Cruising the web in search of Buddhist literature, as I often do, I recently stumbled across a rare gem: The Sound of Water, The Sound of Wind: And Other Early Works by a Mountain Monk. The author, revered Korean Zen Master Bopjong, writes with gentle simplicity and profound insight. His words read like water-color landscape paintings--beautifully, with earthy grandeur and deep spiritual gravity.
The Sound of Water, translated by Brian Barry, includes essays that Master Bopjong wrote between 1976 and 1986. Each chapter focuses on a different theme, some Buddhist, others more universal, but all redolent with the fragrance of wisdom. My favorite was "An Unforgettable Dharma Friend," in which Master Bopjong relates the loss of his dear friend Suyon. The story is poignant and heartfelt, reminding us how fragile and ephemeral life truly is. A close second is "Branches Snapping in the Snow," a meditation on how gentleness is often stronger than sturdiness.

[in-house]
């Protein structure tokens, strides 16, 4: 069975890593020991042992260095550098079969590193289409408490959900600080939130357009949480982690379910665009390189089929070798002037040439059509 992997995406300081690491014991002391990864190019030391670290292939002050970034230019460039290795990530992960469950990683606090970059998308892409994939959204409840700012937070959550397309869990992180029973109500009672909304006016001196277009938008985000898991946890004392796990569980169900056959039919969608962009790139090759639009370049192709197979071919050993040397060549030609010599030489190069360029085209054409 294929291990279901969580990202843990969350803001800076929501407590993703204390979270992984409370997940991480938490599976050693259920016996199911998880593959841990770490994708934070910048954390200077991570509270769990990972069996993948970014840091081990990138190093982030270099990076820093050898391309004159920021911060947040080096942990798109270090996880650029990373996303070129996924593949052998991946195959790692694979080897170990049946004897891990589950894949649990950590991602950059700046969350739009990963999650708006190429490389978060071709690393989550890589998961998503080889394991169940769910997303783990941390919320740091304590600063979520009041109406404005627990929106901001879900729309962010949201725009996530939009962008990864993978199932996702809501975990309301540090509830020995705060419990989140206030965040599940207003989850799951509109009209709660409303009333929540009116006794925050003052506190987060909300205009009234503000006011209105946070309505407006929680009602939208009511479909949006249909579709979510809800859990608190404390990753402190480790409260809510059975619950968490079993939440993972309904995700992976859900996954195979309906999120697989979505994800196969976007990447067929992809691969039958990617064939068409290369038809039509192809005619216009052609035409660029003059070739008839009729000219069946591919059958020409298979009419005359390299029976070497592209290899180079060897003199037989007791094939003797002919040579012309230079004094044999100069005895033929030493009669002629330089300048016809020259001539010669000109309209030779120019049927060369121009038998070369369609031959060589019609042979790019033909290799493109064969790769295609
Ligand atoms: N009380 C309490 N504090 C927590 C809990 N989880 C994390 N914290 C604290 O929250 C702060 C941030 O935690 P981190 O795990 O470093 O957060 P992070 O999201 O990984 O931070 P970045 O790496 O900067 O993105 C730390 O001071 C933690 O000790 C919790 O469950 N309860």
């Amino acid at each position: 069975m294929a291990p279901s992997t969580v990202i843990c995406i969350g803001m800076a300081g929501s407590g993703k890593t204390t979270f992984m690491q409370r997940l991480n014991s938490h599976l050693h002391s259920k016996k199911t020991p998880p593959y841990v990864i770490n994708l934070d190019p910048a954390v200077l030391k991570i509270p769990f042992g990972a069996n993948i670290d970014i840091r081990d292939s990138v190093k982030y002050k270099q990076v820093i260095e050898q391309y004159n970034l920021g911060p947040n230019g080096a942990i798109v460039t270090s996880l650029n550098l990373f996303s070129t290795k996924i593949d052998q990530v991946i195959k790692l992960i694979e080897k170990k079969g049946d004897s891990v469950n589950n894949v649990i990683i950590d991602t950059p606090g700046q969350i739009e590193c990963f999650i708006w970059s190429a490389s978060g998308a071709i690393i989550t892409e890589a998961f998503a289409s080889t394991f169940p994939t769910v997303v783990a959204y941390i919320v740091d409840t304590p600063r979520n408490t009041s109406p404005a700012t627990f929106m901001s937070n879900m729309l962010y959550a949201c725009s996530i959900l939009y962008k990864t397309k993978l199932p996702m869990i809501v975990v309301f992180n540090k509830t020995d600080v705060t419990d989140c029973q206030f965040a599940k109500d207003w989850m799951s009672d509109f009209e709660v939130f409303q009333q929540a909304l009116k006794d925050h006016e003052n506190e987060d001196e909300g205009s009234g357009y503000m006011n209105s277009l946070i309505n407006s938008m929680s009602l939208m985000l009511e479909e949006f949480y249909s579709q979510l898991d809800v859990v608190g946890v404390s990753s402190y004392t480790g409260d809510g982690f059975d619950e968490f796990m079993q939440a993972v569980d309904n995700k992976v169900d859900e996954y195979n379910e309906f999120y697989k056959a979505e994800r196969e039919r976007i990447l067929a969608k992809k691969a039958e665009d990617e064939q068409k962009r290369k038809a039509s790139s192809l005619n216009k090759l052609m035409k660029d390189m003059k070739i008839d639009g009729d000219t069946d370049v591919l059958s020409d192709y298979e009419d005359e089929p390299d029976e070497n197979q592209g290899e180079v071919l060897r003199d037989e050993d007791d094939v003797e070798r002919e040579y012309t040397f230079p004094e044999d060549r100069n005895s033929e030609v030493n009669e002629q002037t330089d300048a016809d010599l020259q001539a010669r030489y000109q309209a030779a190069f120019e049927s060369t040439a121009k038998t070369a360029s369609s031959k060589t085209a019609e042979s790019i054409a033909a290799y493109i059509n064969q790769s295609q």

Elegant and exquisite, this collection warms the heart. I really enjoyed reading it, and am certain to reread it over the years; it's the kind of book that you can return to again and again, discovering something new every time you read it. I wish you the same luck with the book.
Thanks to Mukesh Jain at Jain Publishing Company for sending me a copy to read.